Camus and Absurdism

absurd definition

The Concept of absurd plays a major role in Camus and existentialism philosophy: the Stranger (1942) and the Myth of Sisyphus (1942) defines the absurd as the divorce between man and the world.

General Definitions:

In Latin absurdus, which has forged a sound that unusual, absurd, preposterous.

– Logic: contradictory, contrary to logic and its rules, which violates these rules.

– Vocabulary existentialist: refers to what is meaningless, what can not be rationally justified (eg human existence is absurd).

Specific definitions of philosophers:


– “Such a choice is as absurd beyond all reason” (Being and Nothingness)


– “The world itself is not reasonable […] But what is absurd is the confrontation of this irrational and (the) desperate desire for clarity whose call echoes in the depths of man ” (The Myth of Sisyphus)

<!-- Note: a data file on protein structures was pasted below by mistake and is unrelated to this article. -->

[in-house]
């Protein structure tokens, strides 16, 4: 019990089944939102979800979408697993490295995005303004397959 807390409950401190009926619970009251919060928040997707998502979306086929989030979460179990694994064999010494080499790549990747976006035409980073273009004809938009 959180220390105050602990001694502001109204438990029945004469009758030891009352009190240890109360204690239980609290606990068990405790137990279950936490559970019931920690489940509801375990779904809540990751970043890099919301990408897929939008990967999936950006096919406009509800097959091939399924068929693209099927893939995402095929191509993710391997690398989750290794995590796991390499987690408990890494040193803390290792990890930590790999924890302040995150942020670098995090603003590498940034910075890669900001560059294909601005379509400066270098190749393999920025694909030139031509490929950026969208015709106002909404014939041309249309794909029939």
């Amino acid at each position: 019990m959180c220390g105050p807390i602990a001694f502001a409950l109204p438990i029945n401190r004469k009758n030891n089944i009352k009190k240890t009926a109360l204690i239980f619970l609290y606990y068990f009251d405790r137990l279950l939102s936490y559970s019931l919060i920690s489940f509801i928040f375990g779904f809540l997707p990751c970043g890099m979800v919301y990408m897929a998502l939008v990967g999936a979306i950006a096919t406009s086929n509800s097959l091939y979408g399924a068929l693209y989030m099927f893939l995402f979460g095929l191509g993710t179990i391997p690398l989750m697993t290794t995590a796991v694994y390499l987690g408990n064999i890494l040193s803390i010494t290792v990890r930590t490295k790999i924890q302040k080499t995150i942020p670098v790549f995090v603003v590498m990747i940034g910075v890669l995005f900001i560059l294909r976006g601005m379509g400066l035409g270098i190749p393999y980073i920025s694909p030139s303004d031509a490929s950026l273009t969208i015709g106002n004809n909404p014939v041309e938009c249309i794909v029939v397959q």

Expressions and terms related or derivative:

Reasoning (reductio ad absurdum): type of reasoning that will demonstrate the truth of a proposition by pointing out the consequences which the contradictory proposition false leads.

Associated terms:

Case absurd as an adjective:

– Relationship between neighbors: contradictory, illogical, irrational

– The relationship of dependence: human condition, life, logic, reason, meaning

– Relationship opposition: logical, rational


Cite this article as: Tim, "Camus and Absurdism, May 22, 2012, " in Philosophy & Philosophers, May 22, 2012,

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